The tax-overhaul plan offered by House Ways and Means Committee Chairman Dan Rostenkowski (D-Ill.) would bring in almost $13 billion less in tax revenue in 1986 than President Reagan's tax proposal, according to figures released yesterday by the Joint Committee on Taxation.

The package also would collect $7 billion less than the current tax system. Over five years, both revision proposals would generate as much tax money as the present tax code, so that the federal deficit would not rise in the long run. But the immediate effect of the Rostenkowski proposals -- in the unlikely event they were enacted as written -- would be to raise the deficit.

The figures were submitted to committee members during a closed briefing on details of the Rostenkowski alternative. No votes were taken, although serious drafting work could begin as early as today. The meeting was followed by a strategy session with committee Democrats.

Rostenkowski does not endorse all parts of his proposals, which were written by the committee staff and follow the general lines of the Reagan plan by reducing rates and curbing deductions. But the committee will work from the staff options.

In 1986, the first year the tax changes would be in effect under the assumptions used by the committee, Rostenkowski's proposals would bring in $12.6 billion less than Reagan's; in 1987, $6.9 billion less; in 1988, $300 million more; in 1989, $6.1 billion more; and in 1990, $12.5 billion more. Over the five-year period, the staff proposals would bring in a statistically insignificant $600 million less than the Reagan plan and almost exactly as much as the present system.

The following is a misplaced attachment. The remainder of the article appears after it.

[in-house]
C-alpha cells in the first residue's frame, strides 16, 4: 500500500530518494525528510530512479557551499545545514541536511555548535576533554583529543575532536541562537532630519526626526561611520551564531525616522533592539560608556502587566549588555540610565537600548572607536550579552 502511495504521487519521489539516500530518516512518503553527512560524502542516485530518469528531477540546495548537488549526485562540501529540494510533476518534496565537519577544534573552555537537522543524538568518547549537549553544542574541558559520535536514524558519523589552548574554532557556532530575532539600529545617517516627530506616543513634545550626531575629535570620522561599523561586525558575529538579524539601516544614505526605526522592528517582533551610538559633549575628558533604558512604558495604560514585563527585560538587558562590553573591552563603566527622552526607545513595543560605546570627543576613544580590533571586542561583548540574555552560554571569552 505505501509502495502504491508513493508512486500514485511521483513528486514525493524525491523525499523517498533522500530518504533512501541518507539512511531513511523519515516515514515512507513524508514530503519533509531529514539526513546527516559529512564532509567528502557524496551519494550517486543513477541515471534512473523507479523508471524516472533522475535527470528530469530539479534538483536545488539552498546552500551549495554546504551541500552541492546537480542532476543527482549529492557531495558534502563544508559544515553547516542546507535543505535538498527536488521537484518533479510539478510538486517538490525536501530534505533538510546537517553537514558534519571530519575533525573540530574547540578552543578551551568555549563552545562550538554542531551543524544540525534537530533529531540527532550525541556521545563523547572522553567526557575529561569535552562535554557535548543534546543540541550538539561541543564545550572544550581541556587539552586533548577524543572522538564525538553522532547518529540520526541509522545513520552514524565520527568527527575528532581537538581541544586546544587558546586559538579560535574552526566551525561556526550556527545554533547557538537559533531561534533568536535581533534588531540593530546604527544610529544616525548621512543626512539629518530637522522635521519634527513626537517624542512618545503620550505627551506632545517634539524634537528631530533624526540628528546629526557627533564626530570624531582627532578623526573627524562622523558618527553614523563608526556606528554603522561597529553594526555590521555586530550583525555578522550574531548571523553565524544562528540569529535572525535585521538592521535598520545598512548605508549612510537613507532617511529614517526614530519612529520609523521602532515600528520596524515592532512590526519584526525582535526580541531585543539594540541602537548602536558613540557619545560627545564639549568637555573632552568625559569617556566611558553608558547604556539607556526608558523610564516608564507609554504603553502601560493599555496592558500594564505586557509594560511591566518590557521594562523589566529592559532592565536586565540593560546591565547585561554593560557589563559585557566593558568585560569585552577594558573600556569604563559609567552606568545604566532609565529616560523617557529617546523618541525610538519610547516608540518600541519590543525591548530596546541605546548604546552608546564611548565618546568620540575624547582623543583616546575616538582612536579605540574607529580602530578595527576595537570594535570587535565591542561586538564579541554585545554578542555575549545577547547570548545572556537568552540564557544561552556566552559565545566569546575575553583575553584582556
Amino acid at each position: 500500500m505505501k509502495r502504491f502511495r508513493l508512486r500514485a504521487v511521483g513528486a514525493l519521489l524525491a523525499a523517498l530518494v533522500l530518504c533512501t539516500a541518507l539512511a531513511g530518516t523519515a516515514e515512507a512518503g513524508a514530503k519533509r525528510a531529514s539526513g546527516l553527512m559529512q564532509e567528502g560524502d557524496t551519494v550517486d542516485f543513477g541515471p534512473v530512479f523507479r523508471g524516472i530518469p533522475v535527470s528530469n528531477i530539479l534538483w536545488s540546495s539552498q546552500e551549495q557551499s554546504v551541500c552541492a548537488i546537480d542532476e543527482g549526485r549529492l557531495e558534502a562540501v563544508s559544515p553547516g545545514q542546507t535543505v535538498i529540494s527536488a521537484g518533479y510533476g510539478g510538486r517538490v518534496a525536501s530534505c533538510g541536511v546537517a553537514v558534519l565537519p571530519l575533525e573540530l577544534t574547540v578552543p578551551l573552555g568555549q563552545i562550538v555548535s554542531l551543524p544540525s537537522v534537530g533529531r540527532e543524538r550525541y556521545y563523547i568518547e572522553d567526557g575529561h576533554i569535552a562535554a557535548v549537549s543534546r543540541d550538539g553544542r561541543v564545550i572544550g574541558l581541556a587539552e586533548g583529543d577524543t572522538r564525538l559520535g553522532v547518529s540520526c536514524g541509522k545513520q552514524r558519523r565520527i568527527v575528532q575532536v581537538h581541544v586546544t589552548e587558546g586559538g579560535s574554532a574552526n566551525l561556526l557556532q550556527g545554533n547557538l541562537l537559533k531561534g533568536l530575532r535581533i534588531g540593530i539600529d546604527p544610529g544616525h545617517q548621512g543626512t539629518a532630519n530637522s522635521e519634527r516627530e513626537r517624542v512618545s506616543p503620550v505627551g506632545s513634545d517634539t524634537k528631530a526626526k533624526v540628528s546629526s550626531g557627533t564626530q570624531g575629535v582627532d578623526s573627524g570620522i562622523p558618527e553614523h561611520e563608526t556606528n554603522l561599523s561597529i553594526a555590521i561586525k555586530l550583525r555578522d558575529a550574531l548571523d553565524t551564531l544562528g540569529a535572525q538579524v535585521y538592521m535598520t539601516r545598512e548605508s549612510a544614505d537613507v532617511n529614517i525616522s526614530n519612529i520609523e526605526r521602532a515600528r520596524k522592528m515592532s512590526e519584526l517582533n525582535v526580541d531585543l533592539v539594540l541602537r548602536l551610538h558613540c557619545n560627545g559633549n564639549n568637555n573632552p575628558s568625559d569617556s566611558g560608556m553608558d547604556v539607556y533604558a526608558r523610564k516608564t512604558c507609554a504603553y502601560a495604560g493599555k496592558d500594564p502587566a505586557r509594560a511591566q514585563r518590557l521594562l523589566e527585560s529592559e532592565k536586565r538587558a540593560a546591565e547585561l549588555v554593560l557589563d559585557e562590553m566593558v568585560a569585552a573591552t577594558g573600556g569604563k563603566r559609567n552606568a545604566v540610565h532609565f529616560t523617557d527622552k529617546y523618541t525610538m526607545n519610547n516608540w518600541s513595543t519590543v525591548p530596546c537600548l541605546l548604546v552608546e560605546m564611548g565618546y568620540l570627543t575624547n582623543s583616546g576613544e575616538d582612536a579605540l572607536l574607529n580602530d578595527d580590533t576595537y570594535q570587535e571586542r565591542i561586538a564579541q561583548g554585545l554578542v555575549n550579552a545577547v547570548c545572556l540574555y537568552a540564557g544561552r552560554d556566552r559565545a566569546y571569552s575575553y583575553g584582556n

Partly because of Rostenkowski's insistence that the Treasury Department make its plan perfectly "revenue-neutral," the administration proposals would deviate less from the present tax code than the staff options on a year-by-year basis. Experts suspect, however, that the Reagan plan would lose money over the long run.

Committee aides cautioned that yesterday's figures are still subject to revision and that the detailed revenue effects of the proposals have not yet been released.

According to the numbers provided yesterday, the Rostenkowski plan would shift the tax burden toward corporations and away from individuals even more than would the Reagan proposals. By 1990, corporations would have paid $25.1 billion more in taxes under the committee package than under the Reagan version, while individuals would pay $25.7 billion less.